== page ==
Nebraska Divorce & Joint Tenancy Laws

By Erika Johansen

In a joint tenancy, multiple owners hold property at the same time. In some states, a joint tenancy between a husband and wife may be severed, or ended, by divorce. However, Nebraska is not one of these states.

Nebraska Joint Tenancy

Under Nebraska law, joint tenancy requires that multiple owners hold a piece of property in equal parts, each with equal rights to use and enjoy the property. For instance, three joint tenants may each own a third of a piece of property, but they can't hold it 20/40/40. Nebraska law also grants joint tenants a "right of survivorship," meaning that when one of the joint tenants dies, the joint tenancy itself survives, and the surviving tenants continue to hold the property in equal parts. For instance, if Jim, Andrew and Mark hold property in joint tenancy, and Mark dies, Jim and Andrew now hold the property as joint tenants, each with an equal 50 percent share.

Tenancy by the Entirety

Many states have a specialized form of joint tenancy, known as tenancy by the entirety, which is created only when a husband and wife acquire a piece of property as joint tenants. In a tenancy-by-the-entirety situation, the couple's divorce will effectively sever, or end, the joint tenancy. However, Nebraska law does not recognize tenancy by the entirety, so married owners will hold their property in joint tenancy, subject to the same rules as other joint tenants.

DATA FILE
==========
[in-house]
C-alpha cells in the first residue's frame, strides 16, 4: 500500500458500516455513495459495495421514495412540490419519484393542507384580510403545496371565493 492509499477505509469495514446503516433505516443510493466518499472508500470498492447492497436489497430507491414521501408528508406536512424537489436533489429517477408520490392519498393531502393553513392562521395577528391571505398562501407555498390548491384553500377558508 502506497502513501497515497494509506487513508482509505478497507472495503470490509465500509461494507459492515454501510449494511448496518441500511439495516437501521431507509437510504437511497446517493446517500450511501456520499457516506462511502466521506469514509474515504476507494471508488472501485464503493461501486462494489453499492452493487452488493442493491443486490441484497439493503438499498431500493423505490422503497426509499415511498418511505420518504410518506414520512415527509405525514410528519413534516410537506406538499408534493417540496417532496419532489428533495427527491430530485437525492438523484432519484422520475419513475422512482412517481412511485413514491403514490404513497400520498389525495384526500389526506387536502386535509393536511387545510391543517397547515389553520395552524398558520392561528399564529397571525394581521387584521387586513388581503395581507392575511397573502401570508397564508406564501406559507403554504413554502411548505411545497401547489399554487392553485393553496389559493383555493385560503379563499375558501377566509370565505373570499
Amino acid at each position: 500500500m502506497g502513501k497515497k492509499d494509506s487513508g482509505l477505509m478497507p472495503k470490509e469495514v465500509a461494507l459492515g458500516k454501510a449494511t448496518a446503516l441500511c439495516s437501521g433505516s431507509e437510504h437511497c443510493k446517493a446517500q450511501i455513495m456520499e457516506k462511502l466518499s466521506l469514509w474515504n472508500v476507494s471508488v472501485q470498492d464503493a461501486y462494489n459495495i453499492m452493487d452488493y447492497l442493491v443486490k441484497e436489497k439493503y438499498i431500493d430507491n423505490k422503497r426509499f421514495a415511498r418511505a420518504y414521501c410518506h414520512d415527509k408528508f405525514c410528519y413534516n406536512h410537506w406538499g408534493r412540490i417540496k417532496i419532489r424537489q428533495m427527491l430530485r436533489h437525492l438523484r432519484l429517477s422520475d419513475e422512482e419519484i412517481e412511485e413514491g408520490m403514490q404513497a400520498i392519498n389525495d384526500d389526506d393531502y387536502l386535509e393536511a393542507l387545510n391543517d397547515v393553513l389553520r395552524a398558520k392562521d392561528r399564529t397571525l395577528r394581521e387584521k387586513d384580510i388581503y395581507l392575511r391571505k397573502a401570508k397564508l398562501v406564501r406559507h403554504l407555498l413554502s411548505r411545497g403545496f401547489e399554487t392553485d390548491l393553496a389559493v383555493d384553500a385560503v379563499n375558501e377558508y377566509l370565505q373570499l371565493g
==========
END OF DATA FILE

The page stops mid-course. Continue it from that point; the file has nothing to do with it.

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Creation of a valid joint tenancy requires four legal "unities": time, title, interest and possession. Each tenant's interest must be created at the same time and by the same instrument (title), the interests must be of similar type and duration, and each interest must grant similar rights to possess and enjoy the property. The destruction of any one of these unities legally severs the joint tenancy, typically resulting in a tenancy-in-common. Tenancies-in-common share some structural similarities with a joint tenancy, but do not include a right of survivorship. A joint tenancy may be severed by the sale or mortgage of the tenancy property, or a lawsuit known as partition, which legally divides the property.

Effect of Divorce

Because Nebraska does not have tenancy by the entirety, a married couple's joint tenancy is not severed automatically by initiating divorce proceedings. Divorcing couples must take legal action to sever their tenancy, and usually do so as part of the divorce process. Complex legal issues may arise when a couple fails to sever the tenancy and one spouse dies during the divorce proceedings; technically, the surviving spouse is still entitled to the entire property, despite the fact that they were planning to get divorced.

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Connecticut Statute for Joint Property


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